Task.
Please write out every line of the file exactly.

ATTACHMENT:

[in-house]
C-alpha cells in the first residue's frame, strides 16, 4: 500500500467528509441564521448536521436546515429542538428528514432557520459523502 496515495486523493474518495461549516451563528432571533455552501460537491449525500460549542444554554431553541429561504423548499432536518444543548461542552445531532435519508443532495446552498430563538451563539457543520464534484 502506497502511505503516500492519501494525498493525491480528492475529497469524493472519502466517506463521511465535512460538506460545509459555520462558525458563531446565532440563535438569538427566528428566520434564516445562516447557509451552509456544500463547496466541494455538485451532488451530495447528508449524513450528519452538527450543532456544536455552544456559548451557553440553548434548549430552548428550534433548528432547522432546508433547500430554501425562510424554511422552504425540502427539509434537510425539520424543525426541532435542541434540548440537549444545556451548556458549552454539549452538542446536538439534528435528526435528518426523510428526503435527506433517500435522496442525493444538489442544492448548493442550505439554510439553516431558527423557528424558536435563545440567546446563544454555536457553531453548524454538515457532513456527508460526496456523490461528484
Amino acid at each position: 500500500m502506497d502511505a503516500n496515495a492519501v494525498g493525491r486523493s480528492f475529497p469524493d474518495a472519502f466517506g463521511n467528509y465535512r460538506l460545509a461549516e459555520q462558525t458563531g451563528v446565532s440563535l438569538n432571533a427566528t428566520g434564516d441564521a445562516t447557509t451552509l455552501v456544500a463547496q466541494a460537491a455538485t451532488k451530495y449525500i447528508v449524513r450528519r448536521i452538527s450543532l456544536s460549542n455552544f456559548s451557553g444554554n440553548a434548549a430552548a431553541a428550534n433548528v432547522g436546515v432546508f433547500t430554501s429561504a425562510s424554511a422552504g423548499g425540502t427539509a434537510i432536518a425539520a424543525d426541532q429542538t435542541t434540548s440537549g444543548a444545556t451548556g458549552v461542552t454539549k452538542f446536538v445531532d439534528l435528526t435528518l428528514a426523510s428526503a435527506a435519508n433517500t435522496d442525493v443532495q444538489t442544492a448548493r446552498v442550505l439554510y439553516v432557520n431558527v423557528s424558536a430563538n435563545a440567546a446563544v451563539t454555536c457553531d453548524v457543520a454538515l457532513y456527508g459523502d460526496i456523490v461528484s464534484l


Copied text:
[in-house]
C-alpha cells in the first residue's frame, strides 16, 4: 500500500467528509441564521448536521436546515429542538428528514432557520459523502 496515495486523493474518495461549516451563528432571533455552501460537491449525500460549542444554554431553541429561504423548499432536518444543548461542552445531532435519508443532495446552498430563538451563539457543520464534484 502506497502511505503516500492519501494525498493525491480528492475529497469524493472519502466517506463521511465535512460538506460545509459555520462558525458563531446565532440563535438569538427566528428566520434564516445562516447557509451552509456544500463547496466541494455538485451532488451530495447528508449524513450528519452538527450543532456544536455552544456559548451557553440553548434548549430552548428550534433548528432547522432546508433547500430554501425562510424554511422552504425540502427539509434537510425539520424543525426541532435542541434540548440537549444545556451548556458549552454539549452538542446536538439534528435528526435528518426523510428526503435527506433517500435522496442525493444538489442544492448548493442550505439554510439553516431558527423557528424558536435563545440567546446563544454555536457553531453548524454538515457532513456527508460526496456523490461528484
Amino acid at each position: 500500500m502506497d502511505a503516500n496515495a492519501v494525498g493525491r486523493s480528492f475529497p469524493d474518495a472519502f466517506g463521511n467528509y465535512r460538506l460545509a461549516e459555520q462558525t458563531g451563528v446565532s440563535l438569538n432571533a427566528t428566520g434564516d441564521a445562516t447557509t451552509l455552501v456544500a463547496q466541494a460537491a455538485t451532488k451530495y449525500i447528508v449524513r450528519r448536521i452538527s450543532l456544536s460549542n455552544f456559548s451557553g444554554n440553548a434548549a430552548a431553541a428550534n433548528v432547522g436546515v432546508f433547500t430554501s429561504a425562510s424554511a422552504g423548499g425540502t427539509a434537510i432536518a425539520a424543525d426541532q429542538t435542541t434540548s440537549g444543548a444545556t451548556g458549552v461542552t454539549k452538542f446536538v445531532d439534528l435528526t435528518l428528514a426523510s428526503a435527506a435519508n433517500t435522496d442525493v443532495q444538489t442544492a448548493r446552498v442550505l439554510y439553516v432557520n431558527v423557528s424558536a430563538n435563545a440567546a446563544v451563539t454555536c457553531d453548524v457543520a454538515l457532513y456527508g459523502d460526496i456523490v461528484s464534484l